Turning to the cool, colourful geometrical arrangements of colours was in many ways a sharp departure from the black-and-white photo-based works that Richter had focused on in the early 60s. Yet like the photographic sources for his paintings, he treated the colour chart as a ready-made source. Richters underlying rationale for why he was drawn to photographs might equally apply to his interest in colour charts; as he stated, it was my wish to be neutral. I saw it as an opportunity. It was the opposite of ideology. And to be as objective as possible offered a legitimization for painting since you were being objective and doing what was necessary, enlightening, and so on (G. Richter, quoted in Gerhard Richter, Forty Years of Painting, New York, 2002, p. 298). Born in 1932, Richter lived through a succession of historical ruptures in Germany that were charged by the ideological extremes of fascism and communism. As an artist, he has pointedly refused to put stock in any single artistic style, movement or ideology, resulting in one of the most diverse and wide-ranging bodies of work in modern art. Richter proclaimed that his colour charts were explicitly intended as an assault on the falsity and religiosity of the way people glorified abstraction, with such phoney reverence. Devotional art all those squares Church handicrafts (G. Richter, quoted in The Daily Practice of Painting, p. 141). Utopian, symbolically-charged views of colour, including the influential theories that Joseph Albers famously expounded, stressing the relational and symbolic values of colour in his endless Homage to the Square paintings, was therefore summarily dismantled by Richters insistently objective, non-symbolic presentation of colour.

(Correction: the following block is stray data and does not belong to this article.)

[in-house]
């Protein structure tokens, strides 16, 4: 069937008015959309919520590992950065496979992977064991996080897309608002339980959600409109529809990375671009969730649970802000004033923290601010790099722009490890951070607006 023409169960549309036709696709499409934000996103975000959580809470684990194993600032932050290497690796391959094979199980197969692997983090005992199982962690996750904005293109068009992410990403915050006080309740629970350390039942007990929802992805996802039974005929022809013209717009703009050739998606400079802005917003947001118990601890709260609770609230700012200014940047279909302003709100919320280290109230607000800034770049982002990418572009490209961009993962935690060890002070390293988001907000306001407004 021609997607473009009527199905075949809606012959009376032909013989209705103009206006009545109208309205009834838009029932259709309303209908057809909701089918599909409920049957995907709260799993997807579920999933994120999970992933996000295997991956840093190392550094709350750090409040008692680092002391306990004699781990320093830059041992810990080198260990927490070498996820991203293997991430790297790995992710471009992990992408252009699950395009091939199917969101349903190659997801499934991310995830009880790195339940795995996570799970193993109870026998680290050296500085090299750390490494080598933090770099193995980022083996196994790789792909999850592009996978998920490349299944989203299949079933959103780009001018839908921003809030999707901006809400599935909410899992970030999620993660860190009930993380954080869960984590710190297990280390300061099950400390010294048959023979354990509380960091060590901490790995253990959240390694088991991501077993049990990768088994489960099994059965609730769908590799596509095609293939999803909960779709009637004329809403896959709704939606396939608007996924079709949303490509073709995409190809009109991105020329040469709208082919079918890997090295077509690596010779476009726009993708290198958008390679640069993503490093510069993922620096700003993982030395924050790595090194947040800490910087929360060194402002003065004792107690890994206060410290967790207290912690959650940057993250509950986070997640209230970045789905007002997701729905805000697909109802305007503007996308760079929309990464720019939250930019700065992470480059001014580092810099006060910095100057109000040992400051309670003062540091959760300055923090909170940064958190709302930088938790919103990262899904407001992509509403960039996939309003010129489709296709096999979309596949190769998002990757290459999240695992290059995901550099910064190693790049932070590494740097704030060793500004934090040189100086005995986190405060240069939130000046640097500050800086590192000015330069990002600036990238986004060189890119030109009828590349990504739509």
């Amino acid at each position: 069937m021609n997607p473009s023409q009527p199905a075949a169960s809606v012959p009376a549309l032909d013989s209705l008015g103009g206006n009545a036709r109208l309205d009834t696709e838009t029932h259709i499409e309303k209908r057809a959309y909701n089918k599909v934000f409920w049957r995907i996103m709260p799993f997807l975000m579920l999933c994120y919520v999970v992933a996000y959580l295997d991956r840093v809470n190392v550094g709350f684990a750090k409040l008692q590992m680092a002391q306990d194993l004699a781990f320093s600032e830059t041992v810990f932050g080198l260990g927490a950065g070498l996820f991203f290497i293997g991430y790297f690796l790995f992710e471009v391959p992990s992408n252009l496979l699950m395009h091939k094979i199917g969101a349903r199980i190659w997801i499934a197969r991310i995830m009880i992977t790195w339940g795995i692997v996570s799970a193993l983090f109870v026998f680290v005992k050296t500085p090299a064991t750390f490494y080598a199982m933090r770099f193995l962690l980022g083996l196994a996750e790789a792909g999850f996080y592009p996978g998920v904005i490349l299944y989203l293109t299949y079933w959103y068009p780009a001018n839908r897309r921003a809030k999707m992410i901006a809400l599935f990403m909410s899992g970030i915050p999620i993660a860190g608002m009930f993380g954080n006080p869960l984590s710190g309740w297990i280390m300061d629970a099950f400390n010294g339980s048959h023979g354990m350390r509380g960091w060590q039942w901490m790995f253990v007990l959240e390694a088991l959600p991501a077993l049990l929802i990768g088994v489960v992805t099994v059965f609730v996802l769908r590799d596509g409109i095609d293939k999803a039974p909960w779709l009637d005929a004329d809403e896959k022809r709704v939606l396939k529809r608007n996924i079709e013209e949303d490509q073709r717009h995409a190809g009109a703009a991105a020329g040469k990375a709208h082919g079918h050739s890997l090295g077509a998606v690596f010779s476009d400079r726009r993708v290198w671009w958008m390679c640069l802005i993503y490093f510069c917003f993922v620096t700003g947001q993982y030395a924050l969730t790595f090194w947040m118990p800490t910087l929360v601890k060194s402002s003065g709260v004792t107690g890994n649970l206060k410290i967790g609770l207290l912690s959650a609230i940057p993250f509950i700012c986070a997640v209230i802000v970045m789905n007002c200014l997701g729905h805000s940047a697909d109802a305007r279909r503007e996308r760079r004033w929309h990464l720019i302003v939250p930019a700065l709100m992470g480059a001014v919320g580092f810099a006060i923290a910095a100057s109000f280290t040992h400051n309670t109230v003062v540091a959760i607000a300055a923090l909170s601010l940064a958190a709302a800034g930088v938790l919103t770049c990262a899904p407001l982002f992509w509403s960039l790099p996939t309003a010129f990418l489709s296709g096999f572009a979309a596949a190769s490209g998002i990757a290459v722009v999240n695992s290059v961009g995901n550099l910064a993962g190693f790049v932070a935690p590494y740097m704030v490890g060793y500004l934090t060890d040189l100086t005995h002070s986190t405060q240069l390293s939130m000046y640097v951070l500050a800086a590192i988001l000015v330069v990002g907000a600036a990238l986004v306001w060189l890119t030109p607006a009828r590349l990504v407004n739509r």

Although Richter played with the notion of readymade composition, the painting Twelve Colours is in fact rigorously composed. His preparatory sketches for his 1966 Colour Charts reveal his meticulous planning, whereby he chose specific colour combinations, and carefully removed the names of the colours as well as the paint manufacturers. In his later series of Colour Chart paintings, of 1973-74, Richter instead employed elements of chance, as well as studio assistants, to remove his own hand from their production. In welve Colours, the subtle traces of Richters brushwork are still visible in the shiny enamel paint.
The composition of Twelve Colours has a distinctly classical feel to it. Richter carefully balanced the blocks of highly saturated and shiny enamel pigment against the cool, white grid of exposed primed canvas. As Richter has claimed, The classical is what holds me together. It is that which gives me form. It is the order that I do not have to attack. It is something that tames my chaos or holds it together so that I can continue to exist. That was never a question for me. That is essential for life (G. Richter, quoted in Gerhard Richter, Forty Years of Painting, p. 299). This sense of classical structure holds the heterogeneous array of colours together in a dynamic equilibrium, evoking both randomness and order, and the notion of plurality above all. Indeed, the heterogeneity of hues in Twelve Colours can be seen as corresponding in a certain way with Richters own career as an artist, whereby he has continually investigated multiple, often contradictory, routes within the domain of painting.